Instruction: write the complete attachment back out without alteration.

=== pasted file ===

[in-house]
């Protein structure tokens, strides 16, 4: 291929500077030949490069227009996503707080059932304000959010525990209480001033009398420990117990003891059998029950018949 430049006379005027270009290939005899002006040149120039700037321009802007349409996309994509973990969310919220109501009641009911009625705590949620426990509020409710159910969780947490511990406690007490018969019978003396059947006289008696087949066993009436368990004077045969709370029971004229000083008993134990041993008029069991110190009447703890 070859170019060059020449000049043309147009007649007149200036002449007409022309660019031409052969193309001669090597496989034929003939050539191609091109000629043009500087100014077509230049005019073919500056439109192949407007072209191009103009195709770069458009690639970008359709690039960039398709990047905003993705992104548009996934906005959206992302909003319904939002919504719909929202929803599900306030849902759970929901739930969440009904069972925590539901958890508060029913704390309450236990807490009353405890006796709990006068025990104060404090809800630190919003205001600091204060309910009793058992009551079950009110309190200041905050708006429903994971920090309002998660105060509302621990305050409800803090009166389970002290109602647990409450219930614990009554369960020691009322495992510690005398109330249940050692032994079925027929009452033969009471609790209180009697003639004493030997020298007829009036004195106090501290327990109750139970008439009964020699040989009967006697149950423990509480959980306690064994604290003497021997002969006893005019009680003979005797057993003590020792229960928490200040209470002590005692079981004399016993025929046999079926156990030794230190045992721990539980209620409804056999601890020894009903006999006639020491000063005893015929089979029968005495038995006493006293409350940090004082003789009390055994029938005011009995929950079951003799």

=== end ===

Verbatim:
[in-house]
């Protein structure tokens, strides 16, 4: 291929500077030949490069227009996503707080059932304000959010525990209480001033009398420990117990003891059998029950018949 430049006379005027270009290939005899002006040149120039700037321009802007349409996309994509973990969310919220109501009641009911009625705590949620426990509020409710159910969780947490511990406690007490018969019978003396059947006289008696087949066993009436368990004077045969709370029971004229000083008993134990041993008029069991110190009447703890 070859170019060059020449000049043309147009007649007149200036002449007409022309660019031409052969193309001669090597496989034929003939050539191609091109000629043009500087100014077509230049005019073919500056439109192949407007072209191009103009195709770069458009690639970008359709690039960039398709990047905003993705992104548009996934906005959206992302909003319904939002919504719909929202929803599900306030849902759970929901739930969440009904069972925590539901958890508060029913704390309450236990807490009353405890006796709990006068025990104060404090809800630190919003205001600091204060309910009793058992009551079950009110309190200041905050708006429903994971920090309002998660105060509302621990305050409800803090009166389970002290109602647990409450219930614990009554369960020691009322495992510690005398109330249940050692032994079925027929009452033969009471609790209180009697003639004493030997020298007829009036004195106090501290327990109750139970008439009964020699040989009967006697149950423990509480959980306690064994604290003497021997002969006893005019009680003979005797057993003590020792229960928490200040209470002590005692079981004399016993025929046999079926156990030794230190045992721990539980209620409804056999601890020894009903006999006639020491000063005893015929089979029968005495038995006493006293409350940090004082003789009390055994029938005011009995929950079951003799």